Cameron's authority shattered as government motion on Syria is defeated

The PM is forced to rule out military action after motion is defeated by 285 votes to 272.

Against all expectations, the government motion on Syria was dramatically defeated by 285 votes to 272 tonight. Amid cries of "resign!" from Labour MPs, Ed Miliband asked a visibly chastened Cameron to reassure the Commons that he would not use the royal prerogative to approve military action, he replied:

Let me say the House has not voted for either motion tonight. I strongly believe in the need for a tough response to the use of chemical weapons, but I also believe in respecting the will of this House of Commons. It is very clear tonight that while the House has not passed a motion, it is clear to me that the British parliament, reflecting the views of the British people, does not want to see British military action. I get that and the government will act accordingly.

In a competitive field, this is the most extraordinary political event since the general election. No prime minister on record has been defeated on a matter of peace and war; Cameron's authority has been incalculably weakened. With around 30 Labour MPs absent from parliament, it was his own backbenchers who inflicted this defeat.

Labour's amendment was earlier rejected by 332 votes to 220. The irony is that had Cameron swallowed his pride and supported it (or incorporated Miliband's demands into the government motion), the possibility of military action would have been kept open. But after tonight's events, it has surely been closed off.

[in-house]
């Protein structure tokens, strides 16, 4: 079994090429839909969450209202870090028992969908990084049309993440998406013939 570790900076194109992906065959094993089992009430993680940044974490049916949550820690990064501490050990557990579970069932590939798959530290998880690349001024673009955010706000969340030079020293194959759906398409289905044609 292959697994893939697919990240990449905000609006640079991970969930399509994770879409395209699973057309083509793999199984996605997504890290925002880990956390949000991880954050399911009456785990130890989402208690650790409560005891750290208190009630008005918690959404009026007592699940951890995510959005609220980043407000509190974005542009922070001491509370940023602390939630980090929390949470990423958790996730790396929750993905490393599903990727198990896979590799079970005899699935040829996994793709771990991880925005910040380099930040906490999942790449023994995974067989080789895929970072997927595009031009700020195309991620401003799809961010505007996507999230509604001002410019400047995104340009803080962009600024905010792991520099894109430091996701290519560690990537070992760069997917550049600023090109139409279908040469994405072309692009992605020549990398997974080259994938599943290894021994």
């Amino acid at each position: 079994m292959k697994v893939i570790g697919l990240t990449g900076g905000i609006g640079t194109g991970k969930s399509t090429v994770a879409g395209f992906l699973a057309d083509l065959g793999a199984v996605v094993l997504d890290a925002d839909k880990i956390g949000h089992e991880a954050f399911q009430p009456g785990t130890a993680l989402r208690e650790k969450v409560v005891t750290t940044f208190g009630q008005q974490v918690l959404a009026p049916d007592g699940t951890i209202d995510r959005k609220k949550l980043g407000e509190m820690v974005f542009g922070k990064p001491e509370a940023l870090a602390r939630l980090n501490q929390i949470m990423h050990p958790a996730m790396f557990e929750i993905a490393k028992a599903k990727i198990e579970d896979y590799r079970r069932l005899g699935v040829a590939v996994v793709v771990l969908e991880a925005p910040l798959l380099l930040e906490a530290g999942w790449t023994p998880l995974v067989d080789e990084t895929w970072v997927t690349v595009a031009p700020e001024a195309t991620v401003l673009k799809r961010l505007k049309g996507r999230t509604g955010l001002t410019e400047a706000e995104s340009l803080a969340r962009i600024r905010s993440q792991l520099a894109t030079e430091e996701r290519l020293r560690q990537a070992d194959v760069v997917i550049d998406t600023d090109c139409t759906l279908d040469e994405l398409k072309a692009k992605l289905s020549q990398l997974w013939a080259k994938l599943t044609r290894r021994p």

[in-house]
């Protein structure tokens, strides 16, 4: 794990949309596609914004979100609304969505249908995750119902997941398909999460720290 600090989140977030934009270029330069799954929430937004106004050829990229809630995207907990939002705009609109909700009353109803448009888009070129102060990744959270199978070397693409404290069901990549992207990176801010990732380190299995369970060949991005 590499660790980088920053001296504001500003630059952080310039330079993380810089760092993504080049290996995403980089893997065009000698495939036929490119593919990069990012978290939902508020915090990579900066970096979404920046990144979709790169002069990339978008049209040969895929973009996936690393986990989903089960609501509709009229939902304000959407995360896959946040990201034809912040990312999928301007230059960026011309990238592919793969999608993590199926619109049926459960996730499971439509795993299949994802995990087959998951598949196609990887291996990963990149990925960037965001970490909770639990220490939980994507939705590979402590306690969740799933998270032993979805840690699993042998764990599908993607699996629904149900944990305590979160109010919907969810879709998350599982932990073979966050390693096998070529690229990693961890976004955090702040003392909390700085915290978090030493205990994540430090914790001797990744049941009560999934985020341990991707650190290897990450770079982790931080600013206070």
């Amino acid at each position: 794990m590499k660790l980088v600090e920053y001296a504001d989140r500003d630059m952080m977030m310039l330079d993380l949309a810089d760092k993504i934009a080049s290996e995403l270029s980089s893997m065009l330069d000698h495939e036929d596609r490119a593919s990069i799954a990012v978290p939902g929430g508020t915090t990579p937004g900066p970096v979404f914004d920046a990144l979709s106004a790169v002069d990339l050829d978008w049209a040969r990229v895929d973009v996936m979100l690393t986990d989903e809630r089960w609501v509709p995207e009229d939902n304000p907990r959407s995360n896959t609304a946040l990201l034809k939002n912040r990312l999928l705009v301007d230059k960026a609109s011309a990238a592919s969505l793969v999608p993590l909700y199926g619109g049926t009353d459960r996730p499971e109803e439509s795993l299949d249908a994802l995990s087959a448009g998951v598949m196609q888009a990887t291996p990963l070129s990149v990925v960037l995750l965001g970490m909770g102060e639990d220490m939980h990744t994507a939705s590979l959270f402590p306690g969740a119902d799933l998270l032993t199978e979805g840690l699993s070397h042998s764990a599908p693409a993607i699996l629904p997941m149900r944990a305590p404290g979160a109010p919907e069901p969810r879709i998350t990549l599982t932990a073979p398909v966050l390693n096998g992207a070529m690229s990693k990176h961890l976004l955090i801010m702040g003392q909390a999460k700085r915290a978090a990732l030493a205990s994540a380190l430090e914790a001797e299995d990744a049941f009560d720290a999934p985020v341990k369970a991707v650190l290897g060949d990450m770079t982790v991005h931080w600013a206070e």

David Cameron leaves 10 Downing Street earlier today. Photograph: Getty Images.

George Eaton is political editor of the New Statesman.

Getty
Show Hide image

Northern Ireland's election: Will Arlene Foster pay the price for a domestic scandal?

The wind is in Sinn Féin's sails. But both parties have to work together after the poll. 

Will voters use the forthcoming elections to the Northern Ireland assembly to punish ministerial incompetence?

After all, these elections are all about the Democratic Unionists’ Arlene Foster and her disastrous mishandling of the Renewable Heat Incentive scheme, the energy subsidy she previously introduced as enterprise minister without putting cost controls in place, thus racking-up a £500m liability for the Northern Ireland Executive.

Her refusal to stand aside as First Minister and allow an independent investigation triggered a sequence of events that collapsed the power-sharing executive that runs Northern Ireland, necessitating this poll.

The electorate offers its verdict on Thursday.

So far, there has been a predictable rhythm to the campaign. Cautious and insular, the parties have all been here before and know how to harvest their vote. Elections in Northern Ireland are effectively a race to see who can shore up their core the most, (made harder by the overall reduction in seats from 108 to 90 across 18 multi-member constituencies).